Are there too many deer in Okotoks? The town is hoping to answer that question and come up with some baseline data this weekend — and it’s asking citizens (and their smartphones) for help.
In the past, Okotoks used volunteers to walk through the town and count deer populations with a camera, clipboard and pencil, but this year, it’s using a free app instead.
“We felt that getting about 100 volunteers together was pretty intensive for a small community,” parks manager Christa Michailuck said.
“What we really wanted to do was find a mobile app that people could report their wildlife sightings right on their phone.”
NatureLynx was launched by the Alberta Biodiversity Monitoring Institute (ABMI) this summer. Using it, Albertans can record wildlife sightings across the province. They’re asked to take a photo of the animal and input some basic details, like how many deer were spotted in the area at that time and what they were doing.
“They download the app to their mobile device, they can join the Okotoks group and then our deer count mission,” Michailuck said. “Once they come across deer during the deer count, they can go to the app, click the little camera button… just take a picture of what they see, fill out the little form and hit submit.”
For 2018, Okotoks hosted two one-hour deer count windows. The first took place on Friday between 1 p.m. and 2 p.m. The second will take place on Sunday from 10 a.m. to 11 a.m.
The town is also conducting a citizen survey about urban deer to help understand people’s attitudes and experiences.
“Our urban deer have been a little bit controversial in that we do have some human-deer conflict, with respect to damage to yards and gardens, as well as a handful of aggressive deer conflict reports,” Michailuck said.
“We felt it was important to establish baseline deer population data so that we can look at trends over the years to see if our deer population is stable or if it’s increasing or decreasing.”
The ABMI has been collecting wildlife population data for about 10 years. Usually, the province would track wildlife like deer using an aerial survey in the winter.
“An app is a great way to get information, especially in an urban setting,” said Brett Boukall, a senior wildlife biologist with Alberta Environment and Parks.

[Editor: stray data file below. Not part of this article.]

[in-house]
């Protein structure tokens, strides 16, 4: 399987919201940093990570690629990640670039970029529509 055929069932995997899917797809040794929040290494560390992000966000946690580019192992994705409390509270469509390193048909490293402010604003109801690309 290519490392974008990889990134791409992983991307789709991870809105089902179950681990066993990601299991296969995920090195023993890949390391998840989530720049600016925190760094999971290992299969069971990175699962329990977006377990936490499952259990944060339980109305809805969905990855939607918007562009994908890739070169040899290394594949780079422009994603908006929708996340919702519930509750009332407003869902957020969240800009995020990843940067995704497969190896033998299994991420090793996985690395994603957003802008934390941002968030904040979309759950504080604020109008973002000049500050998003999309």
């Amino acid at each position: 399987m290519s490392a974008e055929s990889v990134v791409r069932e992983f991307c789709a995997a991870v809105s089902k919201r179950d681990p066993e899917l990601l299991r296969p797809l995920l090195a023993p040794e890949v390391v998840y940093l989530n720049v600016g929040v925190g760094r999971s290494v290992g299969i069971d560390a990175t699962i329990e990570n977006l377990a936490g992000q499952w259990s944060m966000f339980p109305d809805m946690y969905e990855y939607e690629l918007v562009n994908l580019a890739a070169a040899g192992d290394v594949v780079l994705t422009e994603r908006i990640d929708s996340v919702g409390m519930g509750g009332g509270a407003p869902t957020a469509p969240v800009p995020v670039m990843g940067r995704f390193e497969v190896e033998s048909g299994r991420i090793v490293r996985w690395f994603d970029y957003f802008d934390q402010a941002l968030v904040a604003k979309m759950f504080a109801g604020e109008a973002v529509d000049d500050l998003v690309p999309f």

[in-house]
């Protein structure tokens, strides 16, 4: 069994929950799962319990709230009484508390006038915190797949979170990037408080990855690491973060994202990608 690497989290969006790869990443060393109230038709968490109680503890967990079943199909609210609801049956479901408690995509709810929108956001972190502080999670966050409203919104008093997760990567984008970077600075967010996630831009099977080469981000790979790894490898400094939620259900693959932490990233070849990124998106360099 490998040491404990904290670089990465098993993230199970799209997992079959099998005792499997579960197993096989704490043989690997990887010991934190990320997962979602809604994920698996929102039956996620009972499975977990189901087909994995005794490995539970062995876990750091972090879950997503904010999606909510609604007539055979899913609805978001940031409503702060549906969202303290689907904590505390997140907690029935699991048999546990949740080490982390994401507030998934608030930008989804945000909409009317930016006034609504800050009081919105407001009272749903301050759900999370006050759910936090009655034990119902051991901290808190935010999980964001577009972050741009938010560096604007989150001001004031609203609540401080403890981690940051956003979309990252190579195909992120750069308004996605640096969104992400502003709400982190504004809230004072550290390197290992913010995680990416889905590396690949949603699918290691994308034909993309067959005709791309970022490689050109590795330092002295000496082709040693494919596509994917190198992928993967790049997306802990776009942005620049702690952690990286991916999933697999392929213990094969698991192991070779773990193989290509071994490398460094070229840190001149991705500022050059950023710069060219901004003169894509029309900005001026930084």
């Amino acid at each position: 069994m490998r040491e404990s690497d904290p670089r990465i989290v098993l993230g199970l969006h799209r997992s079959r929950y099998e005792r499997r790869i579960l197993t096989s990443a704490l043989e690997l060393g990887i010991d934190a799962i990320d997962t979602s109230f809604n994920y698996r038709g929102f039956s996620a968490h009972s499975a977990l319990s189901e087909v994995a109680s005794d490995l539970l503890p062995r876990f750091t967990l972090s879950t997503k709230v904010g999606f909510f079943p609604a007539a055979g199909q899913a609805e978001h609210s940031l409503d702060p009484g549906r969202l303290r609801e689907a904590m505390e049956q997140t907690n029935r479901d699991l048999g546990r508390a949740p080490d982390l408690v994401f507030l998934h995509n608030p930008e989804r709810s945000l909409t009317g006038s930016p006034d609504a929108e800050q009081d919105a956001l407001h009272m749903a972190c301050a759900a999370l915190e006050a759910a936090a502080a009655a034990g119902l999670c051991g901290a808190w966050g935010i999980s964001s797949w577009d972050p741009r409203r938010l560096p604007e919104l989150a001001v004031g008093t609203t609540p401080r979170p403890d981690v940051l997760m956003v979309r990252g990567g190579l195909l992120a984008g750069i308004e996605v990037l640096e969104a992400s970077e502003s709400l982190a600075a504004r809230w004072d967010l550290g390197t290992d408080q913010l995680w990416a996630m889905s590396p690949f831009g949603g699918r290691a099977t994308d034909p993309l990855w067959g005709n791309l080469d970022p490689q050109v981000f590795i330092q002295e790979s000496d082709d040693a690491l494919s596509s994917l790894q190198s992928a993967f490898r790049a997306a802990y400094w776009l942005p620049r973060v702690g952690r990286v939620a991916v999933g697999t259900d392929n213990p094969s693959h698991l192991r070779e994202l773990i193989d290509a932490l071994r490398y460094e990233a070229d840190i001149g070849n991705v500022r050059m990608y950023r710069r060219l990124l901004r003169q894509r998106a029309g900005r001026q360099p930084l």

“Urban settings are often really difficult to sample for wildlife. Either you can’t fly over an urban setting due to restrictions on air space or it’s just really difficult to get in and among people’s backyards due to private ownership concerns.
“Having an app really enables the public — interested public — to take part,” Boukall said. “In an urban setting, you have a great source of citizens available to you to help use that app and collect that information.”
As the wildlife biologist in the area, he’s very appreciative of all the efforts the Town of Okotoks is making to understand the number and location of deer, as well as how people in the municipality want to co-exist with them.
“They conducted a survey… in 2015 and that’s really informed the town as to how they’re moving forward with the deer and maintaining deer, understanding what citizens want relative to the deer.”
Those survey results suggested there 66 deer within Okotoks but the town has annexed land since 2015.
Michailuck would like to see between 30 and 50 residents participate in the online deer count. The results should be made available fairly soon after Sunday’s event.
No decisions will be made about wildlife management based on one year’s worth of data, she said, but the count will offer some information to track.
“When you try to do something that you haven’t found others have done before, there isn’t anyone to copy and try and learn from their mistakes,” Michailuck said.
“This is our first time trying these new options but it’s been going really well and NatureLynx has been really great. They’ve managed to get this app up and running in the past few months and contacted us back and said, ‘We’re ready to go’… So we’re going to give it a try.”
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